Monday, 17 October 2016

Locks Heath v Paulsgrove

Locks Heath FC.
I was away doing a work-related course last week. It was hard going. Me and my colleague were mixed in with a group of very focussed MSc students, who were used to the academic life. Me, I hadn't done anything as brain-scorchingly difficult as this since I left school, many moons ago.

Highlights of the week? Not many. I managed to persuade my work pal to go and watch a match on Tuesday evening - Kempston Rovers v Chipstead in an FA Trophy replay on the west side of Bedford. It was okay, but at 1-0 going in to the final minute, I was willing Chipstead not to equalise and force extra-time. They duly hit the post and then Kempston broke upfield to settle the match with a second goal.

There was a trip to the cinema, a beer or two, but little else to do in the cultural ghost town of Bedford. Breakfast time was a highlight when I could mix Corn Flakes with Coco Pops and add a few tinned grapefruit slices, washed down with a small orange juice for my "continental breakfast". It was a relief when Friday came around and we'd seemingly finished our mini-course earlier than advertised at 2pm. Brilliant! Time to escape! Let's turn off the computer, pack our bags and say our goodbyes.

Then our tutor produced an exam paper...

The sun still shines as the two teams emerge from the dressing rooms.
Locks Heath FC (0) 0 v 3 (1) Paulsgrove FC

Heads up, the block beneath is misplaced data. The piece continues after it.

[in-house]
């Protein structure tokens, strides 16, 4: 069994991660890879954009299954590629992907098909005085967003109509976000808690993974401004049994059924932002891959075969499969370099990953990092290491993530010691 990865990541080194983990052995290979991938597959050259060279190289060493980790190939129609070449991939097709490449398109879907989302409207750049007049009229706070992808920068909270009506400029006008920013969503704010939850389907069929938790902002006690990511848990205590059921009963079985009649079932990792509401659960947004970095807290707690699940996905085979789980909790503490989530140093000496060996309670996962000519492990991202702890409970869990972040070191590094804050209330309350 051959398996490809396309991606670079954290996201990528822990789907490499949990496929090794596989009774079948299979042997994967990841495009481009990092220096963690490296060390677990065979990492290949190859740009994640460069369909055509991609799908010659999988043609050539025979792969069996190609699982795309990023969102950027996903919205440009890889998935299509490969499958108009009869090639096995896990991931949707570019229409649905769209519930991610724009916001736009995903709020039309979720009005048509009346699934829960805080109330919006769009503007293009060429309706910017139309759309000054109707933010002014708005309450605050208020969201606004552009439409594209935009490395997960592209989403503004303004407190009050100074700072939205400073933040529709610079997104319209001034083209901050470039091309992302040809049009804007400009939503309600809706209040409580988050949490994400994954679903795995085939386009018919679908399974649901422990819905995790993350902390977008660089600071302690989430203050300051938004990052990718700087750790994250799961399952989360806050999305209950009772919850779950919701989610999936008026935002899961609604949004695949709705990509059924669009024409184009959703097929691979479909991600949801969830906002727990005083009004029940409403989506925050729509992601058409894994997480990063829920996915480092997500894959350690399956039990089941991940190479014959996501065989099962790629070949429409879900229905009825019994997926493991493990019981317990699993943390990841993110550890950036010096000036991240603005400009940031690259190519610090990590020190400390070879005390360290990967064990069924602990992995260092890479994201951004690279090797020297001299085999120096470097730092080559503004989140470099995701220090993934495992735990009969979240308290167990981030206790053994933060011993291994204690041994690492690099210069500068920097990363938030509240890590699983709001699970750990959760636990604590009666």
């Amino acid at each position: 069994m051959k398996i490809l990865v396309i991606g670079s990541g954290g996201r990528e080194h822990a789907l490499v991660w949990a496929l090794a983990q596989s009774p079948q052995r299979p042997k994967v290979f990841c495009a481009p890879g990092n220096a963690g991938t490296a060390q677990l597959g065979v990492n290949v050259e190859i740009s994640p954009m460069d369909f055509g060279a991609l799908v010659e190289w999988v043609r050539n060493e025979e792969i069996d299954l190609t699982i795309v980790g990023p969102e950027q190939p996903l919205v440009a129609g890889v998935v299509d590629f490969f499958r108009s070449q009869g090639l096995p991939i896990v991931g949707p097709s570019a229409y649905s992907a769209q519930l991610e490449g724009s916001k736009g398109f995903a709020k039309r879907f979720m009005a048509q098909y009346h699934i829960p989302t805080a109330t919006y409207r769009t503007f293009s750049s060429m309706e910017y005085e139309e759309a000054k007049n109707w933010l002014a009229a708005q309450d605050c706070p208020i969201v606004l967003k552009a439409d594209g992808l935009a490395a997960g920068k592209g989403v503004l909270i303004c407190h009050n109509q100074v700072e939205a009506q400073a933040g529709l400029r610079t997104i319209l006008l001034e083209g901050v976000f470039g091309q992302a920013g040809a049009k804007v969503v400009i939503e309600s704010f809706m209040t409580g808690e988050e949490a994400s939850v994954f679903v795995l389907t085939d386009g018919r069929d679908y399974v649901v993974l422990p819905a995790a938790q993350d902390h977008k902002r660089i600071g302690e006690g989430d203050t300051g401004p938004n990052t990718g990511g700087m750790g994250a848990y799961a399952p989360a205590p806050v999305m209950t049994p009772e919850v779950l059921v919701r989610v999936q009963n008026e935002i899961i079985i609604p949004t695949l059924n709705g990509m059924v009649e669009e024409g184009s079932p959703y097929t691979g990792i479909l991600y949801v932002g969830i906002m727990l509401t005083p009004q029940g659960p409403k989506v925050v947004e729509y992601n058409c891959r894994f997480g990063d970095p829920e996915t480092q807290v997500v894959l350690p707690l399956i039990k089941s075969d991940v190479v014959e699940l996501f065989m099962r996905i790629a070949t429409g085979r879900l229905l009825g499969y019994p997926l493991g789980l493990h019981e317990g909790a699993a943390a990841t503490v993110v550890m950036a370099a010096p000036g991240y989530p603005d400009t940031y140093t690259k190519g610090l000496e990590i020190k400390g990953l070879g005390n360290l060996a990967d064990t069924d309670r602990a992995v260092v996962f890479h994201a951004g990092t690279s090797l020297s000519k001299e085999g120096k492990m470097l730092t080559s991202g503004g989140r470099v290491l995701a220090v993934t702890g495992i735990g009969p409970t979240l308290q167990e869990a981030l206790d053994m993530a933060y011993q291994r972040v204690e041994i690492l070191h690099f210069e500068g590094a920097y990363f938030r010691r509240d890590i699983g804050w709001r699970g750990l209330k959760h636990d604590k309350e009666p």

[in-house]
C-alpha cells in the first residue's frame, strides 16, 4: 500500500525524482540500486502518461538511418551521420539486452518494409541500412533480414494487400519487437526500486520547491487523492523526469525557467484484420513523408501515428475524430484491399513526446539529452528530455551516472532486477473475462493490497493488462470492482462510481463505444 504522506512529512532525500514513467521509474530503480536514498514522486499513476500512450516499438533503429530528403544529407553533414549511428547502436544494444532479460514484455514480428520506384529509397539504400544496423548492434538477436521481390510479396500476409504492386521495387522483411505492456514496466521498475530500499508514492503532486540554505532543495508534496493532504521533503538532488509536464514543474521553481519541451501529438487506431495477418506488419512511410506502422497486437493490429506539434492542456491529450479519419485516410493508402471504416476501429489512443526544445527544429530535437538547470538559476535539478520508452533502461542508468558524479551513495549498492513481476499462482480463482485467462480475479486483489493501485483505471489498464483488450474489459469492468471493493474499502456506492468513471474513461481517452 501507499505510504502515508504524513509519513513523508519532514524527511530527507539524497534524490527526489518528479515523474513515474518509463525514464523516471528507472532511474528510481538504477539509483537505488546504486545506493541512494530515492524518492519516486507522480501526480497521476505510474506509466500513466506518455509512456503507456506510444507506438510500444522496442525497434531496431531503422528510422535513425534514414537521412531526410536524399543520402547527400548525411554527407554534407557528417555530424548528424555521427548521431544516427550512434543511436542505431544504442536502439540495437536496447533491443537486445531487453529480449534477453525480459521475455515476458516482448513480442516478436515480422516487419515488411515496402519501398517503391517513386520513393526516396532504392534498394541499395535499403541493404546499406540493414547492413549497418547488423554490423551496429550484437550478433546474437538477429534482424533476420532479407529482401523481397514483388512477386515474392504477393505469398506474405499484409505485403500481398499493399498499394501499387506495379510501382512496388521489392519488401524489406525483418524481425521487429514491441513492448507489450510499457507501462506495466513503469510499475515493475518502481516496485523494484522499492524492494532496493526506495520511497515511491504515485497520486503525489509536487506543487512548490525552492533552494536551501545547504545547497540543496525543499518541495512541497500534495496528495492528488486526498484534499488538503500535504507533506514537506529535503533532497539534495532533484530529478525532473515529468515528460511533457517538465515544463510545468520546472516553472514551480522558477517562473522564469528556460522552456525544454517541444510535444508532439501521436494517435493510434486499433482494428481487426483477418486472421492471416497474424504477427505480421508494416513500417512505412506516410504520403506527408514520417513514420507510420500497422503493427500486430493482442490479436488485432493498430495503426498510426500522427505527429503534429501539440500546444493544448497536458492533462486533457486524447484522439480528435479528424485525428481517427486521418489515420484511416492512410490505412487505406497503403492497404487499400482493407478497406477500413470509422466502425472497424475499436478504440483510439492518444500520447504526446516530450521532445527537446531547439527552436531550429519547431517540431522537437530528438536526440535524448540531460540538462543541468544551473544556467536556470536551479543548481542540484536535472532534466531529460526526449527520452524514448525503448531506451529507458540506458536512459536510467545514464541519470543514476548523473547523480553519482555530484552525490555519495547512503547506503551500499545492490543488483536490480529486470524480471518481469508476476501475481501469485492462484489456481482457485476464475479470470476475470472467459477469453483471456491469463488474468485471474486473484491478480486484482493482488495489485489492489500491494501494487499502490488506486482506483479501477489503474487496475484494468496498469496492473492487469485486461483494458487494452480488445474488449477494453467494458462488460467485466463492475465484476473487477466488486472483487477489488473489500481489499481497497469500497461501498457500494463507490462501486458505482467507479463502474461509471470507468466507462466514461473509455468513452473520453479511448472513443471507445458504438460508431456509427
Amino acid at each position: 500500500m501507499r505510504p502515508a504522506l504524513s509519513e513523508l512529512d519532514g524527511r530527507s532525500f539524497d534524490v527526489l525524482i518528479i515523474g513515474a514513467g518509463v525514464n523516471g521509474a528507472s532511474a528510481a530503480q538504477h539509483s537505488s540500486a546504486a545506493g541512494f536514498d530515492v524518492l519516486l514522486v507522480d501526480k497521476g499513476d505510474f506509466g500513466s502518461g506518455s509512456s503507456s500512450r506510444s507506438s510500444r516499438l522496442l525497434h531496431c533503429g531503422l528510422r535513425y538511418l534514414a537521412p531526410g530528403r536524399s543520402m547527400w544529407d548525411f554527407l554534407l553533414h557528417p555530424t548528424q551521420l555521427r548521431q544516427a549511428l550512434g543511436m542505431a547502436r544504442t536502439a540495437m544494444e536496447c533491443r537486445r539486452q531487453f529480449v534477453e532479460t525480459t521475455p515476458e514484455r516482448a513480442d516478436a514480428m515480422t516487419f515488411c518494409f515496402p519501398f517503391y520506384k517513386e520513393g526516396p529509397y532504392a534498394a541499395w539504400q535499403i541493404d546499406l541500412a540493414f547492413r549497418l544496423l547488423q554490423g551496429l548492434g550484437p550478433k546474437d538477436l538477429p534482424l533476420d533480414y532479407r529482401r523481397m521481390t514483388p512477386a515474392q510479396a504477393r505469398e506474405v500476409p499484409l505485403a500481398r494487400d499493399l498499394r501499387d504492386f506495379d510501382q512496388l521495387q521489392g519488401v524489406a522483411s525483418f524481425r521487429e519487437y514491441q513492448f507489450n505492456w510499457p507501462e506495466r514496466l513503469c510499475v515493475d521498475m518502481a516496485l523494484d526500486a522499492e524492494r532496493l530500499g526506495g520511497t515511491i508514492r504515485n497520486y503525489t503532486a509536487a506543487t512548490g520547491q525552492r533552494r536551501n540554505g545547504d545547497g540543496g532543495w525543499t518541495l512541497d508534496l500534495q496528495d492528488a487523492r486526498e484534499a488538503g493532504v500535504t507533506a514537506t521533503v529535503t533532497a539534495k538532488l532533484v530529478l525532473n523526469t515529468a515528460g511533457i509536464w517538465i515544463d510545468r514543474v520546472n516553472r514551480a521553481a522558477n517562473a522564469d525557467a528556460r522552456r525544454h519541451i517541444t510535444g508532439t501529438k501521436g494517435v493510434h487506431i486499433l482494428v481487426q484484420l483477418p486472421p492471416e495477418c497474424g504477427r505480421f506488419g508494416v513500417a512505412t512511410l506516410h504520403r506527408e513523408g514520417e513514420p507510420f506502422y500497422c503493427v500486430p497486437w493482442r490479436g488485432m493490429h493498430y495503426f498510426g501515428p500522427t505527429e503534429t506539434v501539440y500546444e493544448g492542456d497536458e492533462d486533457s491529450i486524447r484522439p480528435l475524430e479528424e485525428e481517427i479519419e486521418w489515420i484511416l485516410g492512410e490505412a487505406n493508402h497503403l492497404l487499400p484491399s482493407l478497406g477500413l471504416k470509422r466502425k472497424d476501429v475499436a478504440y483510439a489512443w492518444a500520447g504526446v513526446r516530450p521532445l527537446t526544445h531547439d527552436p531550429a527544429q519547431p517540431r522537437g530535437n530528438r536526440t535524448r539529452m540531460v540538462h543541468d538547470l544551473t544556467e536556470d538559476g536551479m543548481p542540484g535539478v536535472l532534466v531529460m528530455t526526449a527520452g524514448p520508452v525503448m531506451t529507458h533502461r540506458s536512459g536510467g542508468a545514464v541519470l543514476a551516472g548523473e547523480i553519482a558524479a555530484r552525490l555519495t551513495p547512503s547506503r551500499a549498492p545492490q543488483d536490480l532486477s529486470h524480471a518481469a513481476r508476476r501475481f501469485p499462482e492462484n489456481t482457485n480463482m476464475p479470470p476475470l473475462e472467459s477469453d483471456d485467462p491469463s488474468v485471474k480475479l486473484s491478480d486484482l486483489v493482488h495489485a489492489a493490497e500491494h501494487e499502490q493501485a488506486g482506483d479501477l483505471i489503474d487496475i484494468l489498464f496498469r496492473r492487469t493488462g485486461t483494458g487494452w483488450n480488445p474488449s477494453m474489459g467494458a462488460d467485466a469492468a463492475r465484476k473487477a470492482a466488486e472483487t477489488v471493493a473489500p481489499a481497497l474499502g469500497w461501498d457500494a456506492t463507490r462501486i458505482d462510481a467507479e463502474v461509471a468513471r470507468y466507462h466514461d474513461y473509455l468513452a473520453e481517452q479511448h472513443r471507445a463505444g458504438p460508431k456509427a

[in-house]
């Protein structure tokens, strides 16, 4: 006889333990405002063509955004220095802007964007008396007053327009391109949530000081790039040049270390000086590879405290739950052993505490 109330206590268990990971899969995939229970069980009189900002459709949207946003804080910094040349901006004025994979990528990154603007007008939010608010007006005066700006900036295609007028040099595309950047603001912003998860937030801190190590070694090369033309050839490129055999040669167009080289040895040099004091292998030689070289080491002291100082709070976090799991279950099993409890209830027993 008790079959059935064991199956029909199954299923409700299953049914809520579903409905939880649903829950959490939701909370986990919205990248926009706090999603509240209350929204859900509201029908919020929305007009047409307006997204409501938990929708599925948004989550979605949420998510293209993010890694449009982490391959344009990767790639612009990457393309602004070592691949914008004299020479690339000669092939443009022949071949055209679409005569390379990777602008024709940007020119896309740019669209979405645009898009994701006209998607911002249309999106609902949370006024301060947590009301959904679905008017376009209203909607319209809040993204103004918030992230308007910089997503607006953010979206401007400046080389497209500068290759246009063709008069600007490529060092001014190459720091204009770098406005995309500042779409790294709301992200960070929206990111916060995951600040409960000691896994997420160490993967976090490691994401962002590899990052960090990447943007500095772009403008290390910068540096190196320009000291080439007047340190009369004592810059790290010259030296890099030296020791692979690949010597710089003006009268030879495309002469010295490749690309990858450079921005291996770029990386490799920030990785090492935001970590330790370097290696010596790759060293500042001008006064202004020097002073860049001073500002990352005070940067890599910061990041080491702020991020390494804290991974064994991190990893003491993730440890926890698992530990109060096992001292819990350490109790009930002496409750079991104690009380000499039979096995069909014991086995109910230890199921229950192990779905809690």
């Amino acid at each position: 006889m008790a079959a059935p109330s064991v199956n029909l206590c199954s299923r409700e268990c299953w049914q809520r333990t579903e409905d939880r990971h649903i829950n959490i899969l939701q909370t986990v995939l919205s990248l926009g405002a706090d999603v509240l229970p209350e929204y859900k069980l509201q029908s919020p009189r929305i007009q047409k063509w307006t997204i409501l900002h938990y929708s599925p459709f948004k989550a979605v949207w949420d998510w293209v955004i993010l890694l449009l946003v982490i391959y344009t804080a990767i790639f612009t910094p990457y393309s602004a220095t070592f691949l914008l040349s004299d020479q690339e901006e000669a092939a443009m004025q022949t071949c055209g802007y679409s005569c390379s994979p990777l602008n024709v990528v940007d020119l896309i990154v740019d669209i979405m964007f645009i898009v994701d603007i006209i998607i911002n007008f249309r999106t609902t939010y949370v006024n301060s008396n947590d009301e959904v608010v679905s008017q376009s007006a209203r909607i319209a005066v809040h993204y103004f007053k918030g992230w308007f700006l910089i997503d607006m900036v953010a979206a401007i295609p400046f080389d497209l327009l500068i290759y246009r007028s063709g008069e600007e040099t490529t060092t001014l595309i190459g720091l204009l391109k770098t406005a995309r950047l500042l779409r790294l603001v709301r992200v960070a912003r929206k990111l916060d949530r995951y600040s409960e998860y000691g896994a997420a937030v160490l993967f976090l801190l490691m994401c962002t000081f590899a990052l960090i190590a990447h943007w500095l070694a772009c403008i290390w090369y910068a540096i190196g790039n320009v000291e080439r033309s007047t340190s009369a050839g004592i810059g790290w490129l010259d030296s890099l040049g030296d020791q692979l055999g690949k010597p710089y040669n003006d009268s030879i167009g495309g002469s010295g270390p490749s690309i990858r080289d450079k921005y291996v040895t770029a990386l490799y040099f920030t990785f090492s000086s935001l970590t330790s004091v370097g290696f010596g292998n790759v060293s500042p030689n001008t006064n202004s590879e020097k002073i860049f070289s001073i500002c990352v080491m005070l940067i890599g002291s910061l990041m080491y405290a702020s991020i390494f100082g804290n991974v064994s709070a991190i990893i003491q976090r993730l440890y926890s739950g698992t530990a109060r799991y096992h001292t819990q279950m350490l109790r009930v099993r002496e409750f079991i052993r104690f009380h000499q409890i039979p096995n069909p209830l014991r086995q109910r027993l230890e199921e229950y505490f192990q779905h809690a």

Saturday October 15th 2016
Puma Engineering Hampshire Premier League Cup 2nd Round
Attendance: 15-ish
Admission: None
Programme: No
Colours: Red & black / black / black v All dark blue
National Grid reference: SU5205

Well, that's the last we'll see of any blue sky this Saturday. Wan light from now on.
I couldn't believe what I was seeing. An exam paper! You mean, I had to remember all that algebra, all those difficult to understand concepts, and regurgitate them on to paper? Wasn't it enough that I'd managed to stay awake during all those dry, lengthy tutorials? Don't I get a certificate for not snoring whilst teacher was speaking?

Apparently not.

An hour of mental agony ensued. I remembered all those times when it really mattered at the end of the school year, when my mind would go blank as soon as I was presented with a paper full of questions. Ask me to name 50 Football League teams in 60 seconds in a pub with no pressure attached, and I can do it - do the same thing on a paper in a pressure situation, and I'll be stuck after 20.

Feeling punch drunk when the hour was up, I did surprisingly okay - 29 out of 50 - probably a C or a D, so I've not really changed since school, when I would merrily write about the Vietnam War for 40 minutes before realising that I should have written about the Korean situation instead. Rip it up and start again.

Paulsgrove attacking the Leafy End.
So what if I went to university now, perhaps to study Sports Journalism for three years? What would one of my match reports look like if written to a deadline? I'd probably have to write in a certain style and stop after a certain number of words. There's obviously a skill in writing a succinct match report to a deadline. Could I do it?

I decided to give it a go this morning. I gave myself 20 minutes to knock out a 300 word report on Saturday's Hampshire League Cup match between Locks Heath and Paulsgrove. The resulting piece of "journalism" follows in bold with comments on my own work in square brackets.

Midfield action.